It’s a strange feeling to realize you’re in the famous Tigris River, splashing near structures that are thousands of years old, and that the people in the community have grown up with this wonder as their playground.
And the most glorious– our friends acquired the key for the closed-off Hasankeyf Castle by sweet-talking the key-keeper; we climbed up in the darkness before dawn and watched the sun spill golden over the cliffs and ancient bridges of Hasankeyf.
Ascending to the castle used to require less stealth, but the future destruction of Hasankeyf has drained away much of the tourism. We passed hushed remnants of restaurants that have been abandoned in anticipation of the town’s imminent demise. “This used to be a very popular place,” our friend told us wistfully. Hasankeyf is a town dependent on its tourism, but its location deep in the southeast of Turkey (not so far from Syria or Iraq) and its future inundation have decimated the flow of visitors. A view of Hasankeyf at sunrise should have been bustling, open, popular. Instead, we snuck in during the gray morning light, and had the sunrise all to ourselves. Hasankeyf sparkled at the new day— it’s easy to forget that this beautiful place will be gone; remembering made me angry all over again.
In Hasankeyf, we lived in the golden hours: the splashiness of sunrise, the glowing of dusk. Something about the mountains and the water capture light in exquisite golden pools, land that looks barren and grim in the midday heat sparkle as the sun starts to sink. In the evening hours, the lethargy of the fasting day starts to turn into an anticipatory loopiness, which propelled us up mountains and down streams.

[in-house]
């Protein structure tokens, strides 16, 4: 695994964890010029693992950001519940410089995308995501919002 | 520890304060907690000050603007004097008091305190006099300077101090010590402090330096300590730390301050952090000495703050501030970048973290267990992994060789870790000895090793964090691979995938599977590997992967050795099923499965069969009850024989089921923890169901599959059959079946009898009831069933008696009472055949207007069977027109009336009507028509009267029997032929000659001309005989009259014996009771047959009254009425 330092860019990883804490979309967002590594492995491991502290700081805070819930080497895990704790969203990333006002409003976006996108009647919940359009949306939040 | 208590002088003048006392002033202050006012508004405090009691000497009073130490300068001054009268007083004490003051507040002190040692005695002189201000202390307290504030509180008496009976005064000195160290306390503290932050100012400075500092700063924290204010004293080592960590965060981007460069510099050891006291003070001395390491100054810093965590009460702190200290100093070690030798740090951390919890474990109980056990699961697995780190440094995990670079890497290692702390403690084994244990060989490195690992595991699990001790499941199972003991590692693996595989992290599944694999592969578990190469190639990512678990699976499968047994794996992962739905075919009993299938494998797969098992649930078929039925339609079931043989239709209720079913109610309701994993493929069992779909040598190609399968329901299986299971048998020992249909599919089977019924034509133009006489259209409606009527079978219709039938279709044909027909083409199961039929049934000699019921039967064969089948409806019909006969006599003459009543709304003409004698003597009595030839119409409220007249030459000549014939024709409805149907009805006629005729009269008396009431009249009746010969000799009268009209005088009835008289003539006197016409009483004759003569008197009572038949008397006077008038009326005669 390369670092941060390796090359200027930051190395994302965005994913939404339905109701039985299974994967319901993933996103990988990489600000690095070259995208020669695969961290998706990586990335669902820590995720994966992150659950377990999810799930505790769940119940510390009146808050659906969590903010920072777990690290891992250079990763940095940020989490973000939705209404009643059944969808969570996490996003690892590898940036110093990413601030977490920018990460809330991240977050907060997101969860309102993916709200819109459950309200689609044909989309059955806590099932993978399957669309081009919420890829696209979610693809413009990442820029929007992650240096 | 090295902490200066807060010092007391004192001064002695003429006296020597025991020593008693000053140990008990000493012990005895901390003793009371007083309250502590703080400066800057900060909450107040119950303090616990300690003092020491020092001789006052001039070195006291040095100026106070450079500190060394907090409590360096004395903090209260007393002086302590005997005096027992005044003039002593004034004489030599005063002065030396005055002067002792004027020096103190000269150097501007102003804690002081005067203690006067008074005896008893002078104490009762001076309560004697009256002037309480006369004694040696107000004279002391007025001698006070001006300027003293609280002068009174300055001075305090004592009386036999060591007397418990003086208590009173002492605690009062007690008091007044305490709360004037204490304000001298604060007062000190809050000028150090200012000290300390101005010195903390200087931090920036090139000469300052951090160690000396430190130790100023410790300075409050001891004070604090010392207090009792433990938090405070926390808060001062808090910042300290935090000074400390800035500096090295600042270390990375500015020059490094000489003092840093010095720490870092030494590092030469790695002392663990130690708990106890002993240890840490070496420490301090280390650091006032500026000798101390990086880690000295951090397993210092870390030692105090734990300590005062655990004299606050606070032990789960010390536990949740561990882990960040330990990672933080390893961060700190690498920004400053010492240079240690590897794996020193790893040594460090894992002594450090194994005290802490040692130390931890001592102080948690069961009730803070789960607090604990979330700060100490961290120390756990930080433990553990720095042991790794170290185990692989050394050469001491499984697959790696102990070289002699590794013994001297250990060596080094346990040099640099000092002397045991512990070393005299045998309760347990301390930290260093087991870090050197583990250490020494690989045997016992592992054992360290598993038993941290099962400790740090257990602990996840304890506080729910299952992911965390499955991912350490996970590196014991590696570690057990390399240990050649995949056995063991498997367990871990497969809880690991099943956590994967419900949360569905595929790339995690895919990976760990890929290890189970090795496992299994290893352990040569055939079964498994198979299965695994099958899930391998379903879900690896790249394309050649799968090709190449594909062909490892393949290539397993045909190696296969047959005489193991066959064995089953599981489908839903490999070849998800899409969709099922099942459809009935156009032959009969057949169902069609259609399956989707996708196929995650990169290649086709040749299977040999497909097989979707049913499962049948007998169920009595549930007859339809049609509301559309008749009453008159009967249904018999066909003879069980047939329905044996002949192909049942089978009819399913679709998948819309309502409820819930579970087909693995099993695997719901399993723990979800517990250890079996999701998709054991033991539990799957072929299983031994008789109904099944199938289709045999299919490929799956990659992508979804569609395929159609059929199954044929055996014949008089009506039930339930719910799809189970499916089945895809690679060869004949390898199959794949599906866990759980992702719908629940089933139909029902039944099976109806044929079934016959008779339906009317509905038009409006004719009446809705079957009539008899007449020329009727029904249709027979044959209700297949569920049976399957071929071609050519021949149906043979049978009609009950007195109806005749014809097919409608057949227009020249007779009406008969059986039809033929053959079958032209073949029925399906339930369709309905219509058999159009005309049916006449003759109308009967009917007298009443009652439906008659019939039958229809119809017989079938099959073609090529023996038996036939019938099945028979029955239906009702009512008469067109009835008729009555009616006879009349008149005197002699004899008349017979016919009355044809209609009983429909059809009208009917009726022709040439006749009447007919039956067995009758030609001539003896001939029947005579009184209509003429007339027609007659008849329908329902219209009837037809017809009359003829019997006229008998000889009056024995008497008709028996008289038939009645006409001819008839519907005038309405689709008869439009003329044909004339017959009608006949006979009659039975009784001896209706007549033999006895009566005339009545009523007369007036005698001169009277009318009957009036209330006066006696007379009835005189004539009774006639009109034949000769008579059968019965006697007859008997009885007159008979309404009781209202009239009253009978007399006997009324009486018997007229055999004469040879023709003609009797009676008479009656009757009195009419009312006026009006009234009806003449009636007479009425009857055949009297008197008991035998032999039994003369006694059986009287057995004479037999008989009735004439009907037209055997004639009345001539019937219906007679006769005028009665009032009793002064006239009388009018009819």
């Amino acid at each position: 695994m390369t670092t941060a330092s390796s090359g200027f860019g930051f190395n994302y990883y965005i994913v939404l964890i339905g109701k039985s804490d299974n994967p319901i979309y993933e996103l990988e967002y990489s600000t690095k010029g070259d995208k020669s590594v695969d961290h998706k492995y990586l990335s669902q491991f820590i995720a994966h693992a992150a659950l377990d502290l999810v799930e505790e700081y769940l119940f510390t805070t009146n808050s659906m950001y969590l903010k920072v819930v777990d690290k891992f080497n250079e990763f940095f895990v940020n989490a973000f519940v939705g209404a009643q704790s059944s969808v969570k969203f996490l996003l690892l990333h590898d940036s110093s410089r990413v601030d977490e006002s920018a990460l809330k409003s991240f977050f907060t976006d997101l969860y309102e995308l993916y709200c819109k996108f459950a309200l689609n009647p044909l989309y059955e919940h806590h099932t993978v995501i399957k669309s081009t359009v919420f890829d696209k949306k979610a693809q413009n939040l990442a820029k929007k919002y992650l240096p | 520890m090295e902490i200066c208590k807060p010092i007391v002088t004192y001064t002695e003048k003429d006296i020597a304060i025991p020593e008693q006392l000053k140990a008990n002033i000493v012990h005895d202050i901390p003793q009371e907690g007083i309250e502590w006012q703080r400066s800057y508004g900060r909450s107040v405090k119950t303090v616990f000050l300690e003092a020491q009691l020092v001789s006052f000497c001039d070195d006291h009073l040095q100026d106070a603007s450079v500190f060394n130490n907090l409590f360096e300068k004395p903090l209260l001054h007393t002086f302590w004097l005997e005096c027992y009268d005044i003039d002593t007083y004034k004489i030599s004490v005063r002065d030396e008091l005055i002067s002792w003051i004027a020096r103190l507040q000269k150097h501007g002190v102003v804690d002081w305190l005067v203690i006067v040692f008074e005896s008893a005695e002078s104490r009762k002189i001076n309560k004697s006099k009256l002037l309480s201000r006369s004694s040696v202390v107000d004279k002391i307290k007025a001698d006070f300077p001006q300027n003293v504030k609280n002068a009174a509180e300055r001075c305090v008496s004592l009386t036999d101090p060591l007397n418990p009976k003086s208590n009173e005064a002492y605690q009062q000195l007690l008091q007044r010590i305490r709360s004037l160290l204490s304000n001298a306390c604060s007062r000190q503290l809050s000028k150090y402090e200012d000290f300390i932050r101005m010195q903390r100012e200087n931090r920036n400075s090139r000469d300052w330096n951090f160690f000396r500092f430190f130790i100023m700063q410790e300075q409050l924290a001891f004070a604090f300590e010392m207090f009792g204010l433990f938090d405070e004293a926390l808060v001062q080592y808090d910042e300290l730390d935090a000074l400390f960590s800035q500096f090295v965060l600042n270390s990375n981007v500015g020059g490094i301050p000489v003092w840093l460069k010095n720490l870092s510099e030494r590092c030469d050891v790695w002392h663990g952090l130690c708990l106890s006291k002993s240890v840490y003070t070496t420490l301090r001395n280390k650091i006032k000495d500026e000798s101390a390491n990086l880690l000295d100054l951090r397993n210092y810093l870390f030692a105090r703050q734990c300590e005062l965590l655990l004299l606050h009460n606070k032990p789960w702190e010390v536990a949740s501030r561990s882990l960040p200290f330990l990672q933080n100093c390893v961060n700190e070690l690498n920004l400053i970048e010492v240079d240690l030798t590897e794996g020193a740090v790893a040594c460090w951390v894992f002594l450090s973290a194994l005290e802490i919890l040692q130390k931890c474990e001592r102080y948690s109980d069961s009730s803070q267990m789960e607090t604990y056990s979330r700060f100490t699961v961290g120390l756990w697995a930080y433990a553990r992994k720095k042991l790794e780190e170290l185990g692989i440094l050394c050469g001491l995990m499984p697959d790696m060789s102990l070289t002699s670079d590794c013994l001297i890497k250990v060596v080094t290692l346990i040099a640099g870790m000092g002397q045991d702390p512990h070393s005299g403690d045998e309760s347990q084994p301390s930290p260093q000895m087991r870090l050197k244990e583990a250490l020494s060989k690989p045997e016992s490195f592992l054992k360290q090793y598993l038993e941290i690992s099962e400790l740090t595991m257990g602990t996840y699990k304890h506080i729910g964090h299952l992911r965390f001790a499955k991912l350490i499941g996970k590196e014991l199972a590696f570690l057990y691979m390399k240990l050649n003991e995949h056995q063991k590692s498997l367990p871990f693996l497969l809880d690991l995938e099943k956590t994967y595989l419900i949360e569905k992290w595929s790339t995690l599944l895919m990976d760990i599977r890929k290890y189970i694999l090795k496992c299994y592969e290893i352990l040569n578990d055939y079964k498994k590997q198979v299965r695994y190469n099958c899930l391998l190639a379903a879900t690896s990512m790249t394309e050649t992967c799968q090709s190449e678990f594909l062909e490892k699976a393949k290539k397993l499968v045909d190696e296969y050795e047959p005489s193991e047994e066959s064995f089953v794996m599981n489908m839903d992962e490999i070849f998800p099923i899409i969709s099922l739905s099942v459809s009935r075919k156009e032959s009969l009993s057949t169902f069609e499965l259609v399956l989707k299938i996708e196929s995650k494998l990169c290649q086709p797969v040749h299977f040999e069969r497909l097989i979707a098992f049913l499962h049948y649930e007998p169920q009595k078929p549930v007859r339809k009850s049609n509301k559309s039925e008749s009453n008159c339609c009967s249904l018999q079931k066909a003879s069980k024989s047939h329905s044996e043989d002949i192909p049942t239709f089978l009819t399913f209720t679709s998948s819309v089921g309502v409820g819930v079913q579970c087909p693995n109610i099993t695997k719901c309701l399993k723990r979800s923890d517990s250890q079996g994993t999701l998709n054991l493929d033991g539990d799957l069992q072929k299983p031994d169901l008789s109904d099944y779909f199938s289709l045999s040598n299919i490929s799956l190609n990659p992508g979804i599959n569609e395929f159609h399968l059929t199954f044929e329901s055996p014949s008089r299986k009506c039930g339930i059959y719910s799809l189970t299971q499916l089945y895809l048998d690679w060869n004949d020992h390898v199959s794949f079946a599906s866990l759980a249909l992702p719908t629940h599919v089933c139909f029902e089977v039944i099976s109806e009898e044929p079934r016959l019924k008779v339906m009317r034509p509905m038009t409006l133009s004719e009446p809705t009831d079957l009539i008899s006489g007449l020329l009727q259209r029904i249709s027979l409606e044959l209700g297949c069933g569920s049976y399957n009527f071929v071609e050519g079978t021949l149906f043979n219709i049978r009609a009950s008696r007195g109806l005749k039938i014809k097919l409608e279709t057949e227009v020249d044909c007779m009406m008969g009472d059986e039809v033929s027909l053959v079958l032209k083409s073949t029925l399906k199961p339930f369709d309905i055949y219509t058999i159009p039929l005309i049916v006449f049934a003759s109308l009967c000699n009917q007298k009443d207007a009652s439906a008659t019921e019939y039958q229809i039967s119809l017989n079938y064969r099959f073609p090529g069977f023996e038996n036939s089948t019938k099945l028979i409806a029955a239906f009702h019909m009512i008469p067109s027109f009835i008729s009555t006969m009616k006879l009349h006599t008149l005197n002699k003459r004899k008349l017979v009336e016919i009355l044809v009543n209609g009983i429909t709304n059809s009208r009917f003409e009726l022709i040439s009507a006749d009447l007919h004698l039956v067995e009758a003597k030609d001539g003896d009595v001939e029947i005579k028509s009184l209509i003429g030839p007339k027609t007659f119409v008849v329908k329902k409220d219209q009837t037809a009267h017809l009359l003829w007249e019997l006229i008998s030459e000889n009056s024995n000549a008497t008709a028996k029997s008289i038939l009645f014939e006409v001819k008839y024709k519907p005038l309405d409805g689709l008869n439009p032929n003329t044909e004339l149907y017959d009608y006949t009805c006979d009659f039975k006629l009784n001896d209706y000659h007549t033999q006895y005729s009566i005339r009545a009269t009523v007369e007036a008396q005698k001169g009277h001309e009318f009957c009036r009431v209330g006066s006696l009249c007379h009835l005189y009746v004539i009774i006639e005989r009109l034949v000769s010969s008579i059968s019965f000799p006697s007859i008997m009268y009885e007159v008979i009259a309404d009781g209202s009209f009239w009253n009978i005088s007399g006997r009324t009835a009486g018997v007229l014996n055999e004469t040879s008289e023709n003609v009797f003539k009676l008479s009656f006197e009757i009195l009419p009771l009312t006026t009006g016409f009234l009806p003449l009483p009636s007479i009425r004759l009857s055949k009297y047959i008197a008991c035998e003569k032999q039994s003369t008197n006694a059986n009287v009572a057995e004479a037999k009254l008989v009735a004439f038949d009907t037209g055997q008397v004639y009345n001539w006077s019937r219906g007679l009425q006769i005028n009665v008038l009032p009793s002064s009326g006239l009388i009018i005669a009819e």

Describing a place as magical might be a cliché, but it’s the most appropriate way to explain Hasankeyf. Maybe it’s the way light and sounds echoes across the cliffs. Maybe it’s the radiating kindness of a downtrodden community. Maybe it’s just the slight breeze one feels when swinging gently in a hammock under pomegranate trees. Whatever it is– it is magical.
Now is the time. Go to Hasankeyf, quick—before Hasankeyf goes.
(To get to Hasankeyf, fly into Batman and take a short minibus ride to Hasankeyf. For more information about Hasankeyf and the attempts to save it, visit Hasankeyf Matters or like them on Facebook here. Also, from October 24-27, there is an Artists Ingathering in Hasankeyf—if you are free and in Turkey during that weekend, I highly recommend visiting then. If I wasn’t out of the country that weekend, I would be there.)